''Bill is a cult figure,'' Nan Kempner said. ''There is the cult of Bill Blass from one end of this country to the other.''
''He made sportswear couture. He took American sportswear to its highest level and combined it with sexy menswear touches, giving it new, clean, modern, impeccable style. He, probably better than any other designer, knew his customer and understood her.'' Ellin Saltzman, a former senior vice president and fashion director of Saks Fifth Avenue and Bergdorf Goodman.
Katie and I love that he had a strong commitment to American made products. Blass was adamant about having his clothes made in the United States. In the 1980’s he said; “I’m an avid believer that we have to have clothes made in this country.”
“Style is primarily a matter of instinct.” Bill Blass
Bill Blass was one of the five American fashion designers in 1973 selected to represent America at the now famous Battle of Versailles fashion show. Oscar de la Renta, Anne Klein, Halston, and Stephen Burrows were the other participants.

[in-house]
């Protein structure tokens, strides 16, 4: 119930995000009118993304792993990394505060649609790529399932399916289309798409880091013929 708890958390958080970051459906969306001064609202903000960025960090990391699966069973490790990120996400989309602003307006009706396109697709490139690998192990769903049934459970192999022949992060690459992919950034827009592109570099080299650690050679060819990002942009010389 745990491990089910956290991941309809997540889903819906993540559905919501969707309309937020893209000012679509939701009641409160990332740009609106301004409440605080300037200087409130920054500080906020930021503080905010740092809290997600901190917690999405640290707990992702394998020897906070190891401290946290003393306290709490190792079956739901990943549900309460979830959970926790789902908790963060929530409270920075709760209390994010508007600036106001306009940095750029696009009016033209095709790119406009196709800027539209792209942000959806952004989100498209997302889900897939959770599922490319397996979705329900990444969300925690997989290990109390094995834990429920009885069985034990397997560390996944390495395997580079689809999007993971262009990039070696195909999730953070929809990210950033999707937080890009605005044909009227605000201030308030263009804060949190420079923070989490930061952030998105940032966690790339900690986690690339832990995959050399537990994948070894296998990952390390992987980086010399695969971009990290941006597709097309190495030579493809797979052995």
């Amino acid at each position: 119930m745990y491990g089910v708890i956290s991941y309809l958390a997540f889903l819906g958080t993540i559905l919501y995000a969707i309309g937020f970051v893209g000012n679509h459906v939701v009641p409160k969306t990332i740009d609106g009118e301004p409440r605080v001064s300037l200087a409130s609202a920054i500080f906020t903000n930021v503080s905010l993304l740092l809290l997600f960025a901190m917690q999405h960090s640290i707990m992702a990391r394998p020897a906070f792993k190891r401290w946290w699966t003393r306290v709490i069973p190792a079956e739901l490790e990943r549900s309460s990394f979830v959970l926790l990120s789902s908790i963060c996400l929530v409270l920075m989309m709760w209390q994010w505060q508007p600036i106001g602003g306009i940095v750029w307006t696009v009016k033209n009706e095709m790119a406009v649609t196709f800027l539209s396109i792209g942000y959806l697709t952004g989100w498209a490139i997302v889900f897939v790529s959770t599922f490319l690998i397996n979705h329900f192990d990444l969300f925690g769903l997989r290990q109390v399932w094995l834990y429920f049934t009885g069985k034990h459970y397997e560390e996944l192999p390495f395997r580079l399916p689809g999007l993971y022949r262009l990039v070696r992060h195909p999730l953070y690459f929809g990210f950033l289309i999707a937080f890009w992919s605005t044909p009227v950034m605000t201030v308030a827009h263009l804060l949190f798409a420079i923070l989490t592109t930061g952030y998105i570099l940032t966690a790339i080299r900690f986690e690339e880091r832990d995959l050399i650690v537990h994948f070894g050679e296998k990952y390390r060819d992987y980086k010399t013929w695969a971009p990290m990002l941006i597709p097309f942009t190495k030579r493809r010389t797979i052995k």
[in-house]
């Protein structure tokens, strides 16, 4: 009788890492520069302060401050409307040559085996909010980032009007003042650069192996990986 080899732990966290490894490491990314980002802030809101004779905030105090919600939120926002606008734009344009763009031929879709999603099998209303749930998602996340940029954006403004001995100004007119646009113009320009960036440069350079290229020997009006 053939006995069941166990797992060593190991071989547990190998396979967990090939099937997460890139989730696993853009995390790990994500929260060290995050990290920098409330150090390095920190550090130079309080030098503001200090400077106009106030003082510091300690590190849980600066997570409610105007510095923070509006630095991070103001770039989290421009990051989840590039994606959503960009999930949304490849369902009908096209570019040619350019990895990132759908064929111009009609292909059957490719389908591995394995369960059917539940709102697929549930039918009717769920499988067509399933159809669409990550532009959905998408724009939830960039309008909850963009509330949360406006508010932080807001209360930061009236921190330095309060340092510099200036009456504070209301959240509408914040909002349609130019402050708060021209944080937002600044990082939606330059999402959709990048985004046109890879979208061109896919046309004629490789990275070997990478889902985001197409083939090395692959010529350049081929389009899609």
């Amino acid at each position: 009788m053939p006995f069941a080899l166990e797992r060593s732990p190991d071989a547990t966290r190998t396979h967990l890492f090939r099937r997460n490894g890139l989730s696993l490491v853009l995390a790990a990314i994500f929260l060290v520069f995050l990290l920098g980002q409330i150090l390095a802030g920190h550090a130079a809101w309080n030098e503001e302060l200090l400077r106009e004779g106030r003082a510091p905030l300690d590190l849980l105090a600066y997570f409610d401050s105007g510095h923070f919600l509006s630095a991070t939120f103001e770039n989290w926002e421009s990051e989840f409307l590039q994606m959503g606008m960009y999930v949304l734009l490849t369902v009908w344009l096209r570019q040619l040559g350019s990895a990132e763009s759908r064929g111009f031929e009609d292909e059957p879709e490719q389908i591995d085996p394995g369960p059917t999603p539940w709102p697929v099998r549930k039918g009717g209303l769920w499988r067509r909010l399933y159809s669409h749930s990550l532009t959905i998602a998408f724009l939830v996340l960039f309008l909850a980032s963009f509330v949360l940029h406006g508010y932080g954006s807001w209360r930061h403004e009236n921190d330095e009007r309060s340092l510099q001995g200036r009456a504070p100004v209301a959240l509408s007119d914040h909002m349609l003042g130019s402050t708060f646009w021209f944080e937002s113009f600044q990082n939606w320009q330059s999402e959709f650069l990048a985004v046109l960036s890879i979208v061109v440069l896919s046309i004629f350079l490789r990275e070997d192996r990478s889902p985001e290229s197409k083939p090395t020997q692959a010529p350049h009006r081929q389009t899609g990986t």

Bill Blass died on June 12, 2002 at his home in New Preston, Connecticut just before his 80th birthday.The signature cigarette that hung from his mouth in almost every photo would eventually be to blame for the throat cancer that took his life. He leaves behind a fashion legacy that should never be forgotten and he will always be credited with defining the quintessential American style.
"The secret of living is not staying too long. I have learned when to leave the party." Bill Blass
Browse our entire Bill Blass Collection.